Along with my first-ever set of gaming dice I recently ordered and received The Study of Anglicanism (1988), an anthology, edited by Stephen Sykes and John Booty, of articles on Anglicanism. Three or so years ago my then-priest recommended it along with A Passionate Balance as a way of getting to know the tradition better. Now that I have begun to read it, I thought I would write brief responses to its articles.
Part I of Study is called The History of Anglicanism, with two articles: William P. Haugaard’s “From the Reformation to the Eighteenth Century” and Perry Butler’s “From the Early Eighteenth Century to the Present Day.” As it happens, I have little to say about these two articles now, or perhaps at all. It is only having reading Part II, consisting entirely of Louis Weil’s “The Gospel in Anglicanism,” that I might be able to draw anything from them, though I think the true relationship is in the other direction: knowing something of Anglicanism’s history informs Weil’s article, especially the latter half. I’ll discuss that at a later point.
In the meantime, there are two excerpts I would like to share from Part I. Both piqued my interest, suggesting a greater story than the article explored. Here is the first, from Haugaard’s “From the Reformation to the Eighteenth Century”:
Anglicanism was present beyond England in the rest of the British Isles and some overseas territories. The four Welsh dioceses were integrally part of the English province of Canterbury, but the Welsh translations of the Bible and Prayer Book and Elizabeth’s appointment of Welsh-speaking bishops had given a cultural identity to Wales which subsequent sovereigns failed to nurture.
Perhaps there’s no point in asking counterfactuals of history, but I wonder what would have happened, what distinct culture of Anglicanism could have developed in Wales, had subsequent sovereigns given it support. (Indeed, even so, I assume the Church of Wales has its distinctives, as all Anglican provinces do.)
The second excerpt is from Butler’s “From the Early Eighteenth Century to the Present Day”:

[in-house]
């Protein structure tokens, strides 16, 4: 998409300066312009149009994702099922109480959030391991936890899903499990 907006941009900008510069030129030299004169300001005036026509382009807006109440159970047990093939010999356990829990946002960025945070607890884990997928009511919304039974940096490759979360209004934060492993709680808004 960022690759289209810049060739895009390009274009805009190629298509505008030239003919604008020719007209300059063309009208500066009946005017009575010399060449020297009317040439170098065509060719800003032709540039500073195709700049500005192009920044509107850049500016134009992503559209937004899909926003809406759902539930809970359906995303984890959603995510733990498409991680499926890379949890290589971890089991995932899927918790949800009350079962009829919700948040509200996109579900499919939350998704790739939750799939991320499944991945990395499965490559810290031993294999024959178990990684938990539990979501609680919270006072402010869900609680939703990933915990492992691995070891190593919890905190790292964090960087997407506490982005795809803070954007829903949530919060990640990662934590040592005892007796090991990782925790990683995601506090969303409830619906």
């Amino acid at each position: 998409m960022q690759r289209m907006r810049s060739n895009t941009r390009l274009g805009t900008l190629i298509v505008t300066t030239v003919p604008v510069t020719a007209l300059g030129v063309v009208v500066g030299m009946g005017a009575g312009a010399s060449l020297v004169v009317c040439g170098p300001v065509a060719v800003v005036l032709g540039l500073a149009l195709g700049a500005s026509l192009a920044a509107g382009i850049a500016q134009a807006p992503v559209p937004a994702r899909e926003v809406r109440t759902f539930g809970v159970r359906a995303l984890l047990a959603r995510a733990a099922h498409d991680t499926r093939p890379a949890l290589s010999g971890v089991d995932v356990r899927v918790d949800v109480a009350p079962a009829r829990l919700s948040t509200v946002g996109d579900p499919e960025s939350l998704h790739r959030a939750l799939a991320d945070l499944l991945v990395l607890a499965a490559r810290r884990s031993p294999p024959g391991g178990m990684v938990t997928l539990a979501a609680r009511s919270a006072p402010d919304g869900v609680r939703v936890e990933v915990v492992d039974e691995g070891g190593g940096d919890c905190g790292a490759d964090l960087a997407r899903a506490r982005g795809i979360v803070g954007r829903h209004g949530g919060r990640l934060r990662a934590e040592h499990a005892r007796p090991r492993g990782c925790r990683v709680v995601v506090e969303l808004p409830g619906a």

[Anglo-Catholicism] attempted to teach the Tractarian understanding of sacraments and priesthood through the eye by the introduction of the eastward position, candles, eucharistic vestments and even incense. Some priests in slum areas saw it as a way of evangelizing the unlettered. It did, however, destroy liturgical uniformity within the Church and met with open hostility from Protestant-minded Anglicans.
A Royal Commission on Ritual reported inconclusively in 1867 and the Public Worship Regulation Act of 1874 aimed to destroy what Disraeli the Prime Minister called the ‘Mass in masquerade’. But the subsequent imprisonment of four ritualist priests helped change opinion, and in the late 1880s the trial of the saintly Bishop Edward King of Lincoln for ritual irregularities added to public disquiet.
While reading the articles I was uncomfortable with the Church of England’s status as a state religion, both for the sake of the state and for the sake of the religion. Nonetheless it is remarkable to me that priests would be willing to go to jail for a question of liturgy, or that politicians would be willing to take a bishop (who, I suppose, in the Church of England of the 1880s, was also a politician) to court over “ritual irregularities.” This signifies a radically different world than the one I know, and I find the idea of it fascinating and unsettling.